“According to the current CIO and Assistant Secretary for Diplomatic Security, Secretary Clinton had an obligation to discuss using her personal email account to conduct official business with their offices, who in turn would have attempted to provide her with approved and secured means that met her business needs. However, according to these officials, DS and IRM did not—and would not —approve her exclusive reliance on a personal email account to conduct Department business, because of the restrictions in the FAM and the security risks in doing so.”
In fact, we also see an outright intimidation factor showing that it was known that what Hillary Clinton was doing was illegal and that those close to her did not want it coming out. This is suggestive of an outright coverup of Clinton’s practices in office.
“Two staff in S/ES-IRM reported to OIG that, in late 2010, they each discussed their concerns about Secretary Clinton’s use of a personal email account in separate meetings with the then-Director of S/ES-IRM. In one meeting, one staff member raised concerns that information sent and received on Secretary Clinton’s account could contain Federal records that needed to be preserved in order to satisfy Federal recordkeeping requirements. According to the staff member, the Director stated that the Secretary’s personal system had been reviewed and approved by Department legal staff and that the matter was not to be discussed any further. As previously noted, OIG found no evidence that staff in the Office of the Legal Adviser reviewed or approved Secretary Clinton’s personal system. According to the other S/ES-IRM staff member who raised concerns about the server, the Director stated that the mission of S/ES -IRM is to support the Secretary and instructed the staff never to speak of the Secretary’ s personal email system again.”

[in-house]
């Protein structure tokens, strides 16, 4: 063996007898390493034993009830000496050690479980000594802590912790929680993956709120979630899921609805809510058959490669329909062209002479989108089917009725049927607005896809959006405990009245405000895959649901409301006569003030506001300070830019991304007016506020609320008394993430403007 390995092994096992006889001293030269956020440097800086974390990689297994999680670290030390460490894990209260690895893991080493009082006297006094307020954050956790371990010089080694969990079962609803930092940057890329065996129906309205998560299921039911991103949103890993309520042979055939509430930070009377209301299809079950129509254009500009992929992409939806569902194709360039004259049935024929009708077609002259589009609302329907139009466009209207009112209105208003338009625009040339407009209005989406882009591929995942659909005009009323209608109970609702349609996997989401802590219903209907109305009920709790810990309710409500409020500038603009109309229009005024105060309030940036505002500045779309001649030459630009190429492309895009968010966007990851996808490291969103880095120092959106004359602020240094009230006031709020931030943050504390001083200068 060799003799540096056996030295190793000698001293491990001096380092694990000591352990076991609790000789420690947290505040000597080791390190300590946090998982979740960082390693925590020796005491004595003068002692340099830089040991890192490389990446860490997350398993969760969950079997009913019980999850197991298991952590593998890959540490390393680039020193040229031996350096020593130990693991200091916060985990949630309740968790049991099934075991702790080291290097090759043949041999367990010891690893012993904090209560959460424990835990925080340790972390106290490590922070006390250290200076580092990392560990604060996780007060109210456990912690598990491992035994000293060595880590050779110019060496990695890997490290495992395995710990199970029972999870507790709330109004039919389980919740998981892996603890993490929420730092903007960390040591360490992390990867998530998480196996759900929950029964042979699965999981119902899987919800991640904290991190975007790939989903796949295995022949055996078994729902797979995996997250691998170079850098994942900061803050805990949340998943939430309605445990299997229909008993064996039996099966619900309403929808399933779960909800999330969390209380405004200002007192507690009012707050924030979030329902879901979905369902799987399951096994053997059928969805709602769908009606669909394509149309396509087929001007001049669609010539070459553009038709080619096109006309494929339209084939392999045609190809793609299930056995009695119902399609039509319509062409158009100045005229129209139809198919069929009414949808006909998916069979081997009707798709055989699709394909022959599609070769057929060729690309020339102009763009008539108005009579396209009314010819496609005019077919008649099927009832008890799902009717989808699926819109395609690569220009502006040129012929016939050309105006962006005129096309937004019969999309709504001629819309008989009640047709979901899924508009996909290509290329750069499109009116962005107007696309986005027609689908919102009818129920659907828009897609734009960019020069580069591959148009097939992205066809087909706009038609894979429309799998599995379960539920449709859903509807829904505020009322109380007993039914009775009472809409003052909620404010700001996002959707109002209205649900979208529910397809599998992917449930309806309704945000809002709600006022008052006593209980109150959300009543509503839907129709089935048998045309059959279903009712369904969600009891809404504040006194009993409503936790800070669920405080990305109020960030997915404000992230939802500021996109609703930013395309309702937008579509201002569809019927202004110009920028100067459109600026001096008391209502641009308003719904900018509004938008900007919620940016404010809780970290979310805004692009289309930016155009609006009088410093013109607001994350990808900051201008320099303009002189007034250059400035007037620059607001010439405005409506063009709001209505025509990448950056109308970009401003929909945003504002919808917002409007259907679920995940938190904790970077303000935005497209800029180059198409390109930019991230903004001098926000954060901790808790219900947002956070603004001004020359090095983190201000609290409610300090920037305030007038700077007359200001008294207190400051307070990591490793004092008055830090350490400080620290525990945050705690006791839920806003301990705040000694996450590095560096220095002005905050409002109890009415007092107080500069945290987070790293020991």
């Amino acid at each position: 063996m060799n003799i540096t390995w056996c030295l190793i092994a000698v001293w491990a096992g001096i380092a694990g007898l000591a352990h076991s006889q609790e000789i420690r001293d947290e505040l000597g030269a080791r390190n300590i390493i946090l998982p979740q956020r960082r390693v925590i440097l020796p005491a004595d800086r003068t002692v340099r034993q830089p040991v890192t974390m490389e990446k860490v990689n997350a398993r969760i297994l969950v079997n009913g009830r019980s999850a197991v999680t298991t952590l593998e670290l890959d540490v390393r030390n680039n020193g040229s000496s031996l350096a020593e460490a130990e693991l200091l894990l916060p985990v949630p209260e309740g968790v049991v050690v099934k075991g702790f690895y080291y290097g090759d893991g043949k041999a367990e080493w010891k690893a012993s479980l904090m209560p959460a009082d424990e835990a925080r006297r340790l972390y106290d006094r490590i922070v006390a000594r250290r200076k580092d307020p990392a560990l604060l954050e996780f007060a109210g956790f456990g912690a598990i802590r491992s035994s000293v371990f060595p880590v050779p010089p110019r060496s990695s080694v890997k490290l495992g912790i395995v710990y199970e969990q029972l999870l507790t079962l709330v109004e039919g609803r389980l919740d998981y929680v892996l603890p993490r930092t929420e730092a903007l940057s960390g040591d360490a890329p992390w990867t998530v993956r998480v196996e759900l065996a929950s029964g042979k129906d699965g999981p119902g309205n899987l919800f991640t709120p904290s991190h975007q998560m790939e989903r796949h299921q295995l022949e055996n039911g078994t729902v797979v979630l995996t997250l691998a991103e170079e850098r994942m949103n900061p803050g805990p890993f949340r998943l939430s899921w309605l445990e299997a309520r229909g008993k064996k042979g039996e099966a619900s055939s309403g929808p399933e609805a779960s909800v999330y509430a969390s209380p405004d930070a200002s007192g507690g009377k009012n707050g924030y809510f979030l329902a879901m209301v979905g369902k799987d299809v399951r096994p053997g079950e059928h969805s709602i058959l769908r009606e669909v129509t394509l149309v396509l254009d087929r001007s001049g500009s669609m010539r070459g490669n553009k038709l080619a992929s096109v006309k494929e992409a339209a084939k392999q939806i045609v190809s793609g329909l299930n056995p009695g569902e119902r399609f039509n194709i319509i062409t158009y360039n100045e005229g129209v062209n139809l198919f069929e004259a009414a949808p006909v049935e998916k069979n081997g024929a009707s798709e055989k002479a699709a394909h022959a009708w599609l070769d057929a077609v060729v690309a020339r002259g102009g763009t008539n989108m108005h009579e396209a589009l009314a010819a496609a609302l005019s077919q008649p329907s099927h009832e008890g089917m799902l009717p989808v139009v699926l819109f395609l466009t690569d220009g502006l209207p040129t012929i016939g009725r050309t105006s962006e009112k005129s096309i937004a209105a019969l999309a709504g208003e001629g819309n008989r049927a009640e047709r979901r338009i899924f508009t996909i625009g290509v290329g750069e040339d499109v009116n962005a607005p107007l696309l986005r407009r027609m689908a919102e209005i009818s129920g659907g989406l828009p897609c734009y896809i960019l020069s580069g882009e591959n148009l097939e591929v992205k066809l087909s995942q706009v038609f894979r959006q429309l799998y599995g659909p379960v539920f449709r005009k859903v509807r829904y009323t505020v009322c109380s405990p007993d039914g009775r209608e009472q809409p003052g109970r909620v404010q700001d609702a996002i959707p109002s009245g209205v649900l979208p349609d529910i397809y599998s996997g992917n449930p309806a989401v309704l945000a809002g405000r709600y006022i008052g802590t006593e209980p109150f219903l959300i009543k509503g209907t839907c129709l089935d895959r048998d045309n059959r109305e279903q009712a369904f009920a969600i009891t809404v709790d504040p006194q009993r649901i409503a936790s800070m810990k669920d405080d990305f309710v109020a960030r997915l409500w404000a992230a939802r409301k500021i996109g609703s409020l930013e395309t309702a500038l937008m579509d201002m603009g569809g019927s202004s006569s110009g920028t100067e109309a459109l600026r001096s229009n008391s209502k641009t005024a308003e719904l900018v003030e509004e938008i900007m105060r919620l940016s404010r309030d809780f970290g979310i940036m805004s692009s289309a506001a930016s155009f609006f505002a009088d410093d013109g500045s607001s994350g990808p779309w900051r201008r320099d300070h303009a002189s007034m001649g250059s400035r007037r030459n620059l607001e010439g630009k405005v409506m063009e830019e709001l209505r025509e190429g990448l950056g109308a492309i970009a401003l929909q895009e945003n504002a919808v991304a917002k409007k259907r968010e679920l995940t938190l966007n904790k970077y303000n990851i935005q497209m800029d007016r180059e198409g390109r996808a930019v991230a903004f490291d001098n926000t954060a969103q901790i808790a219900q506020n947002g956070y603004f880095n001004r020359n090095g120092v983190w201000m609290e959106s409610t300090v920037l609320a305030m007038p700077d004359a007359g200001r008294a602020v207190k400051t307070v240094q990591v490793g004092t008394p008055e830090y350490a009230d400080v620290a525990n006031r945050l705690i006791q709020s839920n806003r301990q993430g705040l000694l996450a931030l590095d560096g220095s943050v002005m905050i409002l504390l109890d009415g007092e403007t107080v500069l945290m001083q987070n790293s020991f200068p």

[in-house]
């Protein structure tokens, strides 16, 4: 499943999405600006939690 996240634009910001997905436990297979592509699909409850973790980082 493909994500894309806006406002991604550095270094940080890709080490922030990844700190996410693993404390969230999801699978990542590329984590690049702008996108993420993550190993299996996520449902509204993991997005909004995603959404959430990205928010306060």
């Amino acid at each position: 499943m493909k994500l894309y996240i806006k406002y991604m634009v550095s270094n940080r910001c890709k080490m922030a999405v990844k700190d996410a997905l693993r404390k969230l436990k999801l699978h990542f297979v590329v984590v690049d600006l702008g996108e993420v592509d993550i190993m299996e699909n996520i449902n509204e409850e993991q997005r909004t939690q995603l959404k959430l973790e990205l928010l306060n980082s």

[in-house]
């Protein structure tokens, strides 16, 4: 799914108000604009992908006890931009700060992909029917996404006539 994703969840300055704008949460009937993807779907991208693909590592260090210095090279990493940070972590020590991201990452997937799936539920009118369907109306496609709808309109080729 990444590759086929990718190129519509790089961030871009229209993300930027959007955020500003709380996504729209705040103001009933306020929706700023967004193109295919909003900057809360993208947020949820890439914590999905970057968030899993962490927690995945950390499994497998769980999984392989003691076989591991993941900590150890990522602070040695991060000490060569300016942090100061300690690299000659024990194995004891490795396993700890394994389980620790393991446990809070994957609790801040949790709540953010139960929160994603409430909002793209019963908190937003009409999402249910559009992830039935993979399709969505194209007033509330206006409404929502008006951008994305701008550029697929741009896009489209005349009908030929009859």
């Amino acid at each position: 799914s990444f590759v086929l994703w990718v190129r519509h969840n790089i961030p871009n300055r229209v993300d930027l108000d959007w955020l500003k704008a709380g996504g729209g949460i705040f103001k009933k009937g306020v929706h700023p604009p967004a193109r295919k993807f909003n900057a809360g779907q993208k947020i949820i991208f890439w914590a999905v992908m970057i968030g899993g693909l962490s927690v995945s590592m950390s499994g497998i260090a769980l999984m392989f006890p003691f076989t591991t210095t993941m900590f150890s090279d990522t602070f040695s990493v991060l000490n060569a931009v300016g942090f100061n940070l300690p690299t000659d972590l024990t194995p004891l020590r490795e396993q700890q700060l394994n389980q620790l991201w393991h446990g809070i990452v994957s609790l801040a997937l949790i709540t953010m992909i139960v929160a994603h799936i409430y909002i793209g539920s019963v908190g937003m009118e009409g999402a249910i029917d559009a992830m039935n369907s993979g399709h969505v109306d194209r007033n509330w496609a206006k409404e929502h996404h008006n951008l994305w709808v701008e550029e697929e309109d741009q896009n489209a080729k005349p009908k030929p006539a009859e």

We also get a glimpse of a Hillary Clinton that is paranoid of her private dealings getting into the open. There was a problem in 2010 with her emails being bounced from State Department recipients because it was not in the system. Her Deputy Chief of Staff wanted her to either release her e-mail address to the department or start using a state.gov email address. Her response was: “Let’s get separate address or device but I don’t want any risk of the personal being accessible.”
In the end, Clinton knowingly broke the law. Yes, she broke the law — not all law has criminal consequences. FBI director, James Comey, did not claim that Clinton had not broke the law — she most certainly did — but rather said that he did not believe it made sense to have a criminal trial on the matter, saying similar cases — which is questionable — would result in termination or stripping of security clearances, not criminal prosecution. Why did she break the law? Apparently, she was worried about her “private” matters being made public.